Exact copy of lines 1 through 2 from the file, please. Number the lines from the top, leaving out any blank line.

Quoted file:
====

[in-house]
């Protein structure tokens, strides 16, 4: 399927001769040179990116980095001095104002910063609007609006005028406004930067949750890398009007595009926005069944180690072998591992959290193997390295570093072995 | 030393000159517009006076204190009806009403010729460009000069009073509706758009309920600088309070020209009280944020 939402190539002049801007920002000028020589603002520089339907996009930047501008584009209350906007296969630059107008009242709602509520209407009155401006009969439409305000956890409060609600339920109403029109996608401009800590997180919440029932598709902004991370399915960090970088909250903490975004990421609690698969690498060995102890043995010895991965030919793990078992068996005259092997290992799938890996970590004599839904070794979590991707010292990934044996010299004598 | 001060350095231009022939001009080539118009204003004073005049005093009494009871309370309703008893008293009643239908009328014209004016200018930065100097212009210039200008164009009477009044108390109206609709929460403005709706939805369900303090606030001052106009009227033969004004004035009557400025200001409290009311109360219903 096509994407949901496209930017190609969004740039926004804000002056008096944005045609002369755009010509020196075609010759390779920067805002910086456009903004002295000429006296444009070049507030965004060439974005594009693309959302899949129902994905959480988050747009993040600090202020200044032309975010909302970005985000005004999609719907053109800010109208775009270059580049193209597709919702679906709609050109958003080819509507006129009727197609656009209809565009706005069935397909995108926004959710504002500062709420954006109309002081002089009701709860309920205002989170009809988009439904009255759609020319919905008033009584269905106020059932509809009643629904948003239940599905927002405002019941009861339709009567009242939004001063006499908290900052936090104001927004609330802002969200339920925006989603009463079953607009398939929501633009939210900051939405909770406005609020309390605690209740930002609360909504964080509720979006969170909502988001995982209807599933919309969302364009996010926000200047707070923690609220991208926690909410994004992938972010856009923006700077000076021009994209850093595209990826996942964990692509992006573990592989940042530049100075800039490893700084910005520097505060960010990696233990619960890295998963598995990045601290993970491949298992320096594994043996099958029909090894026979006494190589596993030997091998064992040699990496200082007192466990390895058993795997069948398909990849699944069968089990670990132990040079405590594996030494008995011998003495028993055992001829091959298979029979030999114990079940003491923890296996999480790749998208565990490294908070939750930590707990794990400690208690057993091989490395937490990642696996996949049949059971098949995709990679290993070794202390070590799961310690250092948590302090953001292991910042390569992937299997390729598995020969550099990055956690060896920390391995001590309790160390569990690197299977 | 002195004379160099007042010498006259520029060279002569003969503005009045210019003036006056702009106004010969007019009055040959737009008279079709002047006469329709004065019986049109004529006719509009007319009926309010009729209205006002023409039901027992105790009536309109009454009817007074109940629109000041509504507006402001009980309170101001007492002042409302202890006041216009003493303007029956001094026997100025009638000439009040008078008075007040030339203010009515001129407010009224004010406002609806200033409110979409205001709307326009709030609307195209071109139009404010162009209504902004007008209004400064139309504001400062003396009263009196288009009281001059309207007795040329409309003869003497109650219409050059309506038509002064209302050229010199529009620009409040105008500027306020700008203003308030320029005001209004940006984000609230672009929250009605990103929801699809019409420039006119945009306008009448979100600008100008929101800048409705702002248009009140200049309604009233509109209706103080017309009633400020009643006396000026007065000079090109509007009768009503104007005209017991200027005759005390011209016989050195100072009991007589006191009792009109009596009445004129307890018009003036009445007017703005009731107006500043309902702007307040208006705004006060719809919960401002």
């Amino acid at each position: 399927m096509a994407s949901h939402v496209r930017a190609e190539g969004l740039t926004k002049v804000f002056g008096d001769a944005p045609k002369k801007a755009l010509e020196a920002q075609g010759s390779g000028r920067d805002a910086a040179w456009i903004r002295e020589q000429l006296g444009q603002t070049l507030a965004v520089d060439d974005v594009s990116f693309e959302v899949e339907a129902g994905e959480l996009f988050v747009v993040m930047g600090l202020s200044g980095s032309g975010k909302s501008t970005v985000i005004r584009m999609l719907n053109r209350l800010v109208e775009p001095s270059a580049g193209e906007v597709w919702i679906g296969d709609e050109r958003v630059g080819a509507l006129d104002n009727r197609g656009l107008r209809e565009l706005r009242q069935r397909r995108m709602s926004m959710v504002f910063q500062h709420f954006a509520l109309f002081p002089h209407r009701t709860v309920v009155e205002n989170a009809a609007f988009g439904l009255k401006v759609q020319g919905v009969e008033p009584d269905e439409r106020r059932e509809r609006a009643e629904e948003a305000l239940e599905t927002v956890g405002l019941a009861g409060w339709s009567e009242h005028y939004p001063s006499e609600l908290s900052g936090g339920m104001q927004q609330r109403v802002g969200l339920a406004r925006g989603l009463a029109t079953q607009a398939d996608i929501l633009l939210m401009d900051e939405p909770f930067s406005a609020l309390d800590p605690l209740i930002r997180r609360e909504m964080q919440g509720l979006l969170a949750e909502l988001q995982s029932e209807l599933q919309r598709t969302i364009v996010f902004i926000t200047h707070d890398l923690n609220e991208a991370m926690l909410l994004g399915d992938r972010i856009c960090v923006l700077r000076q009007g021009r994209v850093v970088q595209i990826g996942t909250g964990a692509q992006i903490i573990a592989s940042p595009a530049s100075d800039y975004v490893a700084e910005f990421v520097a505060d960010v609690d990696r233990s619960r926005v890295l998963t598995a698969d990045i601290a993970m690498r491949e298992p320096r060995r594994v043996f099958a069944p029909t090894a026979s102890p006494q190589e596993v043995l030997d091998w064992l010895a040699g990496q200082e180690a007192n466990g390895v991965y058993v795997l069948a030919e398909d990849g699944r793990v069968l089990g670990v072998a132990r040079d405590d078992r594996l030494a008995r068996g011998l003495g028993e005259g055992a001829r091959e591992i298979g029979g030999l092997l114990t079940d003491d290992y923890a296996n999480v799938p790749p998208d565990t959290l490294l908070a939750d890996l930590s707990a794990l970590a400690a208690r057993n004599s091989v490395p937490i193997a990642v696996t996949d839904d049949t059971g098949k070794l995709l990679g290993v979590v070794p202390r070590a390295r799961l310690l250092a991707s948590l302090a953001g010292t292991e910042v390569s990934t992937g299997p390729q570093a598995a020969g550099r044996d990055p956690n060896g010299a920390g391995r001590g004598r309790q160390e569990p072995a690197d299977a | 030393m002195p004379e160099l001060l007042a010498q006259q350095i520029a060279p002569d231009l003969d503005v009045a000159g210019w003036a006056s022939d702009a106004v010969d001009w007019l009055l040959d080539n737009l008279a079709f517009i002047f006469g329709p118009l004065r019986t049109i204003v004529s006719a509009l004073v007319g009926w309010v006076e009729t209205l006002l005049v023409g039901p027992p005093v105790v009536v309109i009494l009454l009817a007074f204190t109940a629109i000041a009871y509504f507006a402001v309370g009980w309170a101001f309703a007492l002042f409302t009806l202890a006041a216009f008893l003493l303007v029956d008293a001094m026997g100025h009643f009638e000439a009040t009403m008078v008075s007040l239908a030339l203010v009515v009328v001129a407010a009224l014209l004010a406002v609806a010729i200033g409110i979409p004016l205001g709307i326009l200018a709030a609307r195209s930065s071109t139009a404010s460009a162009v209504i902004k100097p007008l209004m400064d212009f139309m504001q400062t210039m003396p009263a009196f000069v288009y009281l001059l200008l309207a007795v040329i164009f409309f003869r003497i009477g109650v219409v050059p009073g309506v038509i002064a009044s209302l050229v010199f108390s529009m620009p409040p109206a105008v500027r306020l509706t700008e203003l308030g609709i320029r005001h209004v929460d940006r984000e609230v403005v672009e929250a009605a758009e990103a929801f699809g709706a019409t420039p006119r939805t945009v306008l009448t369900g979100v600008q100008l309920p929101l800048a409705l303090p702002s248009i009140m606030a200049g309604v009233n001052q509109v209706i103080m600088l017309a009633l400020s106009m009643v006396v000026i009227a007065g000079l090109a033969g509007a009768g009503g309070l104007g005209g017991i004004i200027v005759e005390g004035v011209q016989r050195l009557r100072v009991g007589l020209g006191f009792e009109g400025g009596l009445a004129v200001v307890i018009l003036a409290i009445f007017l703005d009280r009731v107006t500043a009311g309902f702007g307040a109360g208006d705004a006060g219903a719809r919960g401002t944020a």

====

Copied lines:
[in-house]
């Protein structure tokens, strides 16, 4: 399927001769040179990116980095001095104002910063609007609006005028406004930067949750890398009007595009926005069944180690072998591992959290193997390295570093072995 | 030393000159517009006076204190009806009403010729460009000069009073509706758009309920600088309070020209009280944020 939402190539002049801007920002000028020589603002520089339907996009930047501008584009209350906007296969630059107008009242709602509520209407009155401006009969439409305000956890409060609600339920109403029109996608401009800590997180919440029932598709902004991370399915960090970088909250903490975004990421609690698969690498060995102890043995010895991965030919793990078992068996005259092997290992799938890996970590004599839904070794979590991707010292990934044996010299004598 | 001060350095231009022939001009080539118009204003004073005049005093009494009871309370309703008893008293009643239908009328014209004016200018930065100097212009210039200008164009009477009044108390109206609709929460403005709706939805369900303090606030001052106009009227033969004004004035009557400025200001409290009311109360219903 096509994407949901496209930017190609969004740039926004804000002056008096944005045609002369755009010509020196075609010759390779920067805002910086456009903004002295000429006296444009070049507030965004060439974005594009693309959302899949129902994905959480988050747009993040600090202020200044032309975010909302970005985000005004999609719907053109800010109208775009270059580049193209597709919702679906709609050109958003080819509507006129009727197609656009209809565009706005069935397909995108926004959710504002500062709420954006109309002081002089009701709860309920205002989170009809988009439904009255759609020319919905008033009584269905106020059932509809009643629904948003239940599905927002405002019941009861339709009567009242939004001063006499908290900052936090104001927004609330802002969200339920925006989603009463079953607009398939929501633009939210900051939405909770406005609020309390605690209740930002609360909504964080509720979006969170909502988001995982209807599933919309969302364009996010926000200047707070923690609220991208926690909410994004992938972010856009923006700077000076021009994209850093595209990826996942964990692509992006573990592989940042530049100075800039490893700084910005520097505060960010990696233990619960890295998963598995990045601290993970491949298992320096594994043996099958029909090894026979006494190589596993030997091998064992040699990496200082007192466990390895058993795997069948398909990849699944069968089990670990132990040079405590594996030494008995011998003495028993055992001829091959298979029979030999114990079940003491923890296996999480790749998208565990490294908070939750930590707990794990400690208690057993091989490395937490990642696996996949049949059971098949995709990679290993070794202390070590799961310690250092948590302090953001292991910042390569992937299997390729598995020969550099990055956690060896920390391995001590309790160390569990690197299977 | 002195004379160099007042010498006259520029060279002569003969503005009045210019003036006056702009106004010969007019009055040959737009008279079709002047006469329709004065019986049109004529006719509009007319009926309010009729209205006002023409039901027992105790009536309109009454009817007074109940629109000041509504507006402001009980309170101001007492002042409302202890006041216009003493303007029956001094026997100025009638000439009040008078008075007040030339203010009515001129407010009224004010406002609806200033409110979409205001709307326009709030609307195209071109139009404010162009209504902004007008209004400064139309504001400062003396009263009196288009009281001059309207007795040329409309003869003497109650219409050059309506038509002064209302050229010199529009620009409040105008500027306020700008203003308030320029005001209004940006984000609230672009929250009605990103929801699809019409420039006119945009306008009448979100600008100008929101800048409705702002248009009140200049309604009233509109209706103080017309009633400020009643006396000026007065000079090109509007009768009503104007005209017991200027005759005390011209016989050195100072009991007589006191009792009109009596009445004129307890018009003036009445007017703005009731107006500043309902702007307040208006705004006060719809919960401002």